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Posted in September 2009

Advanced Quantum Games

I have learned today that my promotion to Hoogleraar #1 is being postponed. That makes it. I will depart to gaming industries soon. To practise, I’ve made a couple of games today and uploaded it to the Blackboard. All Advanced Quantum students are allowed to download and enjoy my art work. However:

  • You must be 18 or older to play
  • It is not advisable to play without mastering the material of the corresponding lectures
  • By no means me or Delft University of Technology can be held responsible for collateral damage inflicted or any other nasty things that would happen before, during and after the gameplay

They’re in Course Documents, Lectures 2 and 3. If you need instructions, you’d have to wait a while (see point 2 of the list).


First lecture quantum transport

Took place today. It has been scheduled directly after the lecture of Herre van der Zant on "physics at NanoScale" , in the same room. Handy! The students can follow seemingly similar courses in the same place and time. Indeed, almost a half of the students just remained seated. Given circumstances, I start the lecture with explaining the difference between the courses. I did it at rational level of course without going into historical details about mesoscopics and Kees Harmans. I have a feeling that the students appreciated the explanations. Actually, I’d love students attending both courses: it does not happen that often in the course of the whole education that they are given two different, complementary views at a set of topics.

Number of students again roughly corresponded to Blackboard data. I could not beat temptation and actually counted them after the break (to reduce statistical error). That came to 18: 85% of Blackboard number. Let us hope I can keep them all.

The audience had, on my estimation, 50% overlap with that of Advanced Quantum course. I should eventually check this: it can become important. Again, in comparison with the last year the audience was decisively more active. Imagine, I get a question from a "native" student during the FIRST lecture! This is the second case in the course of my service at TU. Another impression – let me formulate it like this – the audience is more mature. And more open for less common things. Close to the end, we have to vote. I had too little time to talk about counting in detail and ask them to choose if we shift the topic to the second question. They vote fast and without hesitation. So I had to gabble the last fifteen minutes:)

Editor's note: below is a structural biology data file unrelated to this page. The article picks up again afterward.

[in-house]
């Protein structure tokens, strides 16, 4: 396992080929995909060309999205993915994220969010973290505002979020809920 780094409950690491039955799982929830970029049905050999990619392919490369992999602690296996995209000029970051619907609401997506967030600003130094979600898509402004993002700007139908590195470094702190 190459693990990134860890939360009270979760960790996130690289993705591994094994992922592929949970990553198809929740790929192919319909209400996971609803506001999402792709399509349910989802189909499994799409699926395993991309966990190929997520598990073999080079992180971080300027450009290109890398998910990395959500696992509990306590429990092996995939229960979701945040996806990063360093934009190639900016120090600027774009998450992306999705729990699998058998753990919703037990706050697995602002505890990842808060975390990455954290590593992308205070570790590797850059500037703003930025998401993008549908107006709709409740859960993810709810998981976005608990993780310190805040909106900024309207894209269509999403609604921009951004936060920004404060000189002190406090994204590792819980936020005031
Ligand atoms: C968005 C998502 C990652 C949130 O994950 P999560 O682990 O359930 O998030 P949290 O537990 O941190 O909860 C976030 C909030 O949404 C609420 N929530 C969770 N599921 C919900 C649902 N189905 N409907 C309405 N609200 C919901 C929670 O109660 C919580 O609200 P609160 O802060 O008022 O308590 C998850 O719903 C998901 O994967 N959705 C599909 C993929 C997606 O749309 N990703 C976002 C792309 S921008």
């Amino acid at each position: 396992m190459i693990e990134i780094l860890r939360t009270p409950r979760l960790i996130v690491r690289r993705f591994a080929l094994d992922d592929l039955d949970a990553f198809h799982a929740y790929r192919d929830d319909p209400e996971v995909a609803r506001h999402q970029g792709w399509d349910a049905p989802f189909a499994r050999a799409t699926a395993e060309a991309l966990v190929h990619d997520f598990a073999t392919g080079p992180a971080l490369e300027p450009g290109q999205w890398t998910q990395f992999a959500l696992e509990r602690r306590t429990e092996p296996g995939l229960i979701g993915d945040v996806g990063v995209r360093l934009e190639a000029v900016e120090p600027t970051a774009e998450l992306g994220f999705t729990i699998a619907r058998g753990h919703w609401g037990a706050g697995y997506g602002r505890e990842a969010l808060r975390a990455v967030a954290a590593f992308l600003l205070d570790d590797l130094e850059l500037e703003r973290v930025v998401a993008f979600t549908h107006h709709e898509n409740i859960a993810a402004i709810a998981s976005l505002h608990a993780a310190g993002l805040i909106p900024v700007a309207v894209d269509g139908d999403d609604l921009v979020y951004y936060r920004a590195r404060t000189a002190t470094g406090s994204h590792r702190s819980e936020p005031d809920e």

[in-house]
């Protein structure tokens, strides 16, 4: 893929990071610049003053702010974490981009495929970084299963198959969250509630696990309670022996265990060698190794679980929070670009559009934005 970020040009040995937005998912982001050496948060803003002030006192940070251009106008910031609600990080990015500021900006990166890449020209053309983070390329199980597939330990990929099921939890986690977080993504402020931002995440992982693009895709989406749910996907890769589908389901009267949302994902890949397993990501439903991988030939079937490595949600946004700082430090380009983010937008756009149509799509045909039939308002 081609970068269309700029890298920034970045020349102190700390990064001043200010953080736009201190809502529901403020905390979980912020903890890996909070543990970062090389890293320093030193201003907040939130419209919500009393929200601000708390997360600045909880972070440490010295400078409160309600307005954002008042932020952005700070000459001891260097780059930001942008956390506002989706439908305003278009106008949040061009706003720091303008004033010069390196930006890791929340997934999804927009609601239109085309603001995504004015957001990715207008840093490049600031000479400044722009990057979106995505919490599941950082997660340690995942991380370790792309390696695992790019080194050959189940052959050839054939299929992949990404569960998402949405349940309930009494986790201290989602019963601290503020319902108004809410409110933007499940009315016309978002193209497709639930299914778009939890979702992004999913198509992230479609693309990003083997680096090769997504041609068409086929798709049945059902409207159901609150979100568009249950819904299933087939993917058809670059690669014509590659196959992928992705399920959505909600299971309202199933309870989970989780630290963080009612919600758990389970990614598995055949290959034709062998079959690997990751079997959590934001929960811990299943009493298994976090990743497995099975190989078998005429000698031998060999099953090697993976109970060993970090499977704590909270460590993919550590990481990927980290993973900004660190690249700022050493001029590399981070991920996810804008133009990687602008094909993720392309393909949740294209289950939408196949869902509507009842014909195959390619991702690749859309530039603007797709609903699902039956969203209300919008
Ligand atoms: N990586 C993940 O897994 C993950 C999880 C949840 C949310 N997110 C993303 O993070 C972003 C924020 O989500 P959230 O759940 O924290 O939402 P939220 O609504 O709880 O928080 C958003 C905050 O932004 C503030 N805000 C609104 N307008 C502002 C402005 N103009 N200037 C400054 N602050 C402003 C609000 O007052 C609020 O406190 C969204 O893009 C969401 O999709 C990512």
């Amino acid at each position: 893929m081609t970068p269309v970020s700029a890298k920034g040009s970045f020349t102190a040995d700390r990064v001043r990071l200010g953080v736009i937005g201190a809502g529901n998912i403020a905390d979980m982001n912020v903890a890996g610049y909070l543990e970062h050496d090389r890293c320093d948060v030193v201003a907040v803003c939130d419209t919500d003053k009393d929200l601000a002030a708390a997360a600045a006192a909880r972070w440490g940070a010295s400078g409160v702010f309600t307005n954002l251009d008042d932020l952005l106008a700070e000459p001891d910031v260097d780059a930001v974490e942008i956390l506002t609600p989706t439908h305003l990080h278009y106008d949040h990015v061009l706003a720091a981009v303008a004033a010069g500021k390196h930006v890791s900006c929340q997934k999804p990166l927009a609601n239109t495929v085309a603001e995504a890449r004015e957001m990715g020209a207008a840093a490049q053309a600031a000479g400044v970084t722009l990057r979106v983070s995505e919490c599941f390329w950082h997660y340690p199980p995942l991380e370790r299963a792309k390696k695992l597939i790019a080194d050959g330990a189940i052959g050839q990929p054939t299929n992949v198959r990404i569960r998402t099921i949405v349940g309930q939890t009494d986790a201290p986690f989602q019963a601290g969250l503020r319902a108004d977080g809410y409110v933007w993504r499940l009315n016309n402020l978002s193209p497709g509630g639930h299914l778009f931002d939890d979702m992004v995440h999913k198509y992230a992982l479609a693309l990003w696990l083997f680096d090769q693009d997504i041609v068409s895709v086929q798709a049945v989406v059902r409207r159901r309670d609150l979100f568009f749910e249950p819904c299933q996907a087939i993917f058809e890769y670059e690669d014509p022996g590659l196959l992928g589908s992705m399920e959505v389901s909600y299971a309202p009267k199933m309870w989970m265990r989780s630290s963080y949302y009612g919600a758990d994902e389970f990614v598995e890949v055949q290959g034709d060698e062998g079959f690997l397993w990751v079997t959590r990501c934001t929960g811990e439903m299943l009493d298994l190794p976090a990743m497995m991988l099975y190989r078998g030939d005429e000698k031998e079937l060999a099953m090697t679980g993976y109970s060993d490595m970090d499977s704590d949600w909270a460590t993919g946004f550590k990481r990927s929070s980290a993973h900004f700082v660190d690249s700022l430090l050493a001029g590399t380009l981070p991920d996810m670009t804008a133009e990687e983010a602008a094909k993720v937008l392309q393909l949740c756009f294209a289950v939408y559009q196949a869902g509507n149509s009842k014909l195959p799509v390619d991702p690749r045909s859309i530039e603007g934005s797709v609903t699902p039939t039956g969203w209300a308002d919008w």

Again I was a bit edgy about new audience and put too much jokes and side stories. It was supefluous to mention Tolstoy: he deserved better occasion. There was too much about winding coils in the beginning: guess they got it from the first run. All these side stories costed time: therefore this gabbling about counting. Volgende keer better.

A worrisome point. Felt less contact with audience while presenting elementary wave mechanics. Plane wave, statistics went fine. The stress become to mount at waveguides. One-dimensional motion with a barrier: most faces got surprised. Did they get it during the bachelor course? In case it has been skipped from the bachelor, I really must protest. There must be limits to profanation of quantum line in Delft. Anyway, if this piece of knowledge is absent, it is all on me. Is it a good idea to include it in home work? In Advanced Quantum, we do not hesitate to refresh the elementary quantum with home work. Then it could be an extra set of problems, perhaps 2. I ask the readers of the blog to react to this proposal.

And final point about being edgy and interactivity. I have not erased the (physical) blackboard. Somebody did it for me. There was the URL of this blog at the blackboard. If this person reads me: many thanks and an apology.


First lecture Advanced Quantum Mechanics

Has happened today. There were almost as many students as Blackboard has predicted. Actually did not count them. Introduced Alina and she received an enthousiastic response (despite a realtively short appearence).

The audience is visibly more active than a year ago. Any time I was asking for a response, I was getting some. A hypothesis: this is a function of student density. When students are close to each other, they are less likely to fall asleep and thus follow the lecture. As to questions: we did not get that far. The questions usually come from international students, and it seemed that there are no many of them this year.

I’m afraid I was also slightly over-excited and put too much entertainment. The response to this was mixed. Perhaps because of jokes, was out of time for the Fock space. Anyway this topic suits more the lecture #2.

There were many organizational questions after the lecture: eventually, much more than in years past. There may be a sort of of misunderstanding. I am going to post a message at the Blackboard to make sure everybody knows the answers.

To summarize, I met a reasonably active, inspiring audience. However, I still have to adjust to it.

Roostervrij – No schedule

Trully hillarious. First week of the semester. People are intensively looking for lecture schedules. The only website were schedules are available is down. At least it responds with "Error" to any request.

Is this a university or a farm employing intellectually challendged individuals?

I recall that after the last ICT revolution there were some outdated computers left. The rumour had that rector has sent those to Africa, to help in the development of the continent. It is surely a nobel gesture. Would not it be not only noble but practical gesture to dispatch the responsible ICT team to the same continent? For lesser shame to Delft and to the country.

 Whatever. I cannot check where I am supposed to give the lecture tomorrow. 


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